Royal Mail today announced the first Special Stamp issue of 2019 – Stamp Classics.
Each of the six stamps is a key and admired design from each monarch’s reign – from Queen Victoria to Queen Elizabeth II - since Rowland Hill initiated the first postage stamp, the Penny Black, in 1840.
Stamps featured are: the Queen Victoria £1 green of 1891; the King Edward VII 2d Tyrian plum of 1910; the King George V 2s 6d of 1913; the King Edward VIII 1 ½d of 1936; the King George VI Penny Black Centenary ½d of 1940 and the Queen Elizabeth II Coronation 2 ½d of 1953. The six are printed within a miniature sheet.
This stamp issue is a celebration of Royal Mail’s stamp history, and of philately, on the occasion of the 150th anniversary of The Royal Philatelic Society London and the 50th anniversary of HM The Queen opening The National Postal Museum – now known as The Postal Museum.
Founded on 10 April 1869, The Royal Philatelic Society London is the oldest such society in the world. It was granted the prefix “Royal” in November 1906 by King Edward VII. The future King George V became its president in 1896, and on his accession he became its Patron. The Society promotes the study of philately through regular meetings, exhibitions, scholarships, publishing books, its world renowned library, philatelic collections, the Museum of Philatelic History and a journal - The London Philatelist. The Society’s patron is Her Majesty The Queen.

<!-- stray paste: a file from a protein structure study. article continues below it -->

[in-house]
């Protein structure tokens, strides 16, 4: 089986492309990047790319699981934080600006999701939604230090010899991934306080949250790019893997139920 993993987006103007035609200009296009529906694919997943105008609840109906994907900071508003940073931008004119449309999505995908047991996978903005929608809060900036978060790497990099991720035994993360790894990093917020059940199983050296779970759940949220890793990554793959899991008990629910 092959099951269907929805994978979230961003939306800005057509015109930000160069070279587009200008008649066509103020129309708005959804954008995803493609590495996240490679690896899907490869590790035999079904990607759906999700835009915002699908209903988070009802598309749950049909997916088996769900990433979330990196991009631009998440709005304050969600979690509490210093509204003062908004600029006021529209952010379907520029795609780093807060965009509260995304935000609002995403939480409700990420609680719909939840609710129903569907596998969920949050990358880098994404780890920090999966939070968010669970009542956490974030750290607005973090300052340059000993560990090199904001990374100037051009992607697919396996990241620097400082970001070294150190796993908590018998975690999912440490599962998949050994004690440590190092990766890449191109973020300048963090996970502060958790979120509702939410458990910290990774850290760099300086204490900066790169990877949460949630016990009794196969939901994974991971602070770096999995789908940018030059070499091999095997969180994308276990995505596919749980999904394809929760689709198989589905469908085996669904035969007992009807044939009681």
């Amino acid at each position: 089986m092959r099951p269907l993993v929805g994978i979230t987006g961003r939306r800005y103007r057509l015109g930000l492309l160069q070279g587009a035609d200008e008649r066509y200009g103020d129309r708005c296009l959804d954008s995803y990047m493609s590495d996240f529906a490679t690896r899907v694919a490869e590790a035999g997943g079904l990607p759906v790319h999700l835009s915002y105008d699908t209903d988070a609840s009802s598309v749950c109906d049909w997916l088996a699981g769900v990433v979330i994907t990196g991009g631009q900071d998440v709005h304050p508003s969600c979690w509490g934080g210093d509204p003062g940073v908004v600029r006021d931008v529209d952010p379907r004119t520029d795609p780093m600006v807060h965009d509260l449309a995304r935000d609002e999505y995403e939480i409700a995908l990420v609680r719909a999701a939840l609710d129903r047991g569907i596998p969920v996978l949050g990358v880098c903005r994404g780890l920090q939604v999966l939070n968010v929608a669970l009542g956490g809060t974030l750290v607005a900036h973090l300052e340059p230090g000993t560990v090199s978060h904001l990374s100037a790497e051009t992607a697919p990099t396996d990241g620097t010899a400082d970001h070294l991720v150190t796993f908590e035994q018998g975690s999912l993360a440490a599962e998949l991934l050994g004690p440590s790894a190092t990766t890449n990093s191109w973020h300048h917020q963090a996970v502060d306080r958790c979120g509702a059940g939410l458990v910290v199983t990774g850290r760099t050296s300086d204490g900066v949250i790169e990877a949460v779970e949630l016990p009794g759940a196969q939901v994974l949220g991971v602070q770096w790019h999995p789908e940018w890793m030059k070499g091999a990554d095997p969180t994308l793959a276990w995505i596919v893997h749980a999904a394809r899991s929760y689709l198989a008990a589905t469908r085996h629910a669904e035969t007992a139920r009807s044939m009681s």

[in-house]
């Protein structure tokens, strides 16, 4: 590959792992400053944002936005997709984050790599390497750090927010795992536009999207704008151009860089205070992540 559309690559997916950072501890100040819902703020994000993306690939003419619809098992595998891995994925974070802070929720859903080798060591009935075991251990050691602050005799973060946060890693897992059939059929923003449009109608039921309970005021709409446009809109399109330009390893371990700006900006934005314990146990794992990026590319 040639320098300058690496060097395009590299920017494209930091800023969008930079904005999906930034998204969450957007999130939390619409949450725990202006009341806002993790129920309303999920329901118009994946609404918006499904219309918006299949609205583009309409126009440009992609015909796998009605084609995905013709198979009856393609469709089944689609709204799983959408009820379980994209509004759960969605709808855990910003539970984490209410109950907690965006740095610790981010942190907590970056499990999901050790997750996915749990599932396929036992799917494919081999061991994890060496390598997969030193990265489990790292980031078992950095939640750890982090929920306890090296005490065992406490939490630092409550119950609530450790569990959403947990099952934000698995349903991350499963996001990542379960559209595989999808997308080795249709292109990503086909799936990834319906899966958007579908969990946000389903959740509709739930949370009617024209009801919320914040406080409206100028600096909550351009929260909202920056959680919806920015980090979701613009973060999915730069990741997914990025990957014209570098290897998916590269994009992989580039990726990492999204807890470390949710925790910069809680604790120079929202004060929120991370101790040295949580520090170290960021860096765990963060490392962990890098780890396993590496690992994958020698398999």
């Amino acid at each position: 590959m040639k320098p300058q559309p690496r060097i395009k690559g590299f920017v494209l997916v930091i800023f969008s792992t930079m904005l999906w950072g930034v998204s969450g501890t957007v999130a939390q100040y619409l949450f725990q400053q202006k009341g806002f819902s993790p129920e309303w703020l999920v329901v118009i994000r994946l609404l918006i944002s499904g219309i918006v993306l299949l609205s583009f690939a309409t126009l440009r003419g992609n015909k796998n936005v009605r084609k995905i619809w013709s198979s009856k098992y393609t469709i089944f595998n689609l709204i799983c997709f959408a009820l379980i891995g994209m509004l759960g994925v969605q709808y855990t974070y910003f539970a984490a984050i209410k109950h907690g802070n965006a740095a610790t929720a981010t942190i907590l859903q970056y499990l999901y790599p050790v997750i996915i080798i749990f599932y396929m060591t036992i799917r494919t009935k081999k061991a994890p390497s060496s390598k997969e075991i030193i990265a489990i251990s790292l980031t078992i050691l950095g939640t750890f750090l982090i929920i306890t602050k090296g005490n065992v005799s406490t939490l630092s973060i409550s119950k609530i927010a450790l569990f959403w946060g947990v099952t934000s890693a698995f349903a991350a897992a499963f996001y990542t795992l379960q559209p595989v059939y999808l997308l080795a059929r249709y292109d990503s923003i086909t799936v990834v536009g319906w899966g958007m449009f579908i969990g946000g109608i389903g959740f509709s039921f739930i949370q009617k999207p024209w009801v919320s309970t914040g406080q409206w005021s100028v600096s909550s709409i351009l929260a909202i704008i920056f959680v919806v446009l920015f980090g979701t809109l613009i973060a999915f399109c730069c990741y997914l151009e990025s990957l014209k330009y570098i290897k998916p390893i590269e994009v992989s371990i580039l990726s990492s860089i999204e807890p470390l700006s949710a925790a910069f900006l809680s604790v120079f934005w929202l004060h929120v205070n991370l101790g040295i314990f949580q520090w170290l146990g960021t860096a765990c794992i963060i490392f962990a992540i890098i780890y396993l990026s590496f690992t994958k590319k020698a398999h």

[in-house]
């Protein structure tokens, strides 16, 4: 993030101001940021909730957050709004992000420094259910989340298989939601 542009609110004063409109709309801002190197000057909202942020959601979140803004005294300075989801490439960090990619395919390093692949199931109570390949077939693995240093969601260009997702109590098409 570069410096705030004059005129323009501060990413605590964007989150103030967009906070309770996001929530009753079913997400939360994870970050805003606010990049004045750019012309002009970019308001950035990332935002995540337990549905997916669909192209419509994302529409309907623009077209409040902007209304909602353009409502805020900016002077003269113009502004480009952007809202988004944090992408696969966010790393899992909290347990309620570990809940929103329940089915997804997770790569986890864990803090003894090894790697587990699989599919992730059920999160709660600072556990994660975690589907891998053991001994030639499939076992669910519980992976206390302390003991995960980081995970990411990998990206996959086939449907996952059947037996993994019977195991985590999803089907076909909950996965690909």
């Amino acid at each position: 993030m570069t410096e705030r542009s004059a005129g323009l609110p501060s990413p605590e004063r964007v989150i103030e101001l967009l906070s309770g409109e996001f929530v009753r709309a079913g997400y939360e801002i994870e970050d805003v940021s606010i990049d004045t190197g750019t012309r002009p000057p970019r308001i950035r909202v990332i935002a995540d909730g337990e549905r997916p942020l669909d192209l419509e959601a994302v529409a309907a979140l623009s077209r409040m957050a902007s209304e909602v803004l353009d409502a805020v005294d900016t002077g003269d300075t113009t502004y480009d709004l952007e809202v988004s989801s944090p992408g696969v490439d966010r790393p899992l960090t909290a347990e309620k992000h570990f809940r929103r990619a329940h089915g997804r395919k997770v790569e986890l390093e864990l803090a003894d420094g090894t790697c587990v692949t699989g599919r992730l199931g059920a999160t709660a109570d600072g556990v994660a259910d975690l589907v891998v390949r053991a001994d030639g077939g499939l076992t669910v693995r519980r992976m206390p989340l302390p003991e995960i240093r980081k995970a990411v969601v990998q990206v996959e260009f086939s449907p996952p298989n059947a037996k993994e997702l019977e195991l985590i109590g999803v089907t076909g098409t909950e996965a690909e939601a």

Richard Stock, President Elect, RPSL, said: "The Royal Philatelic Society London welcomes the excellent Royal Mail 'Stamp Classics' released early in the Society's 150th Anniversary celebrations. The stamps featured are truly representative of those issued during each reign."
In 1969 Her Majesty officially opened The National Postal Museum, now called the Postal Museum. Located next to Royal Mail’s Mount Pleasant Mail Centre, it housed one of the rarest of all UK stamps – the Tyrian Plum. Quantities of this stamp were sent to post offices, however, following the death of King Edward VII on 6 May 1910, it was decided not to issue the new stamp and almost all the stock was destroyed. Only a few examples survive, making this stamp one of the great rarities of philately.
A complete imperforate registration sheet of 240 of these stamps is held by the Postal Museum, along with an incomplete perforated sheet.
Stamps and stamp products are available at www.royalmail.com/stampclassics, by phone on 03457 641 641 and 7,000 Post Offices across the UK.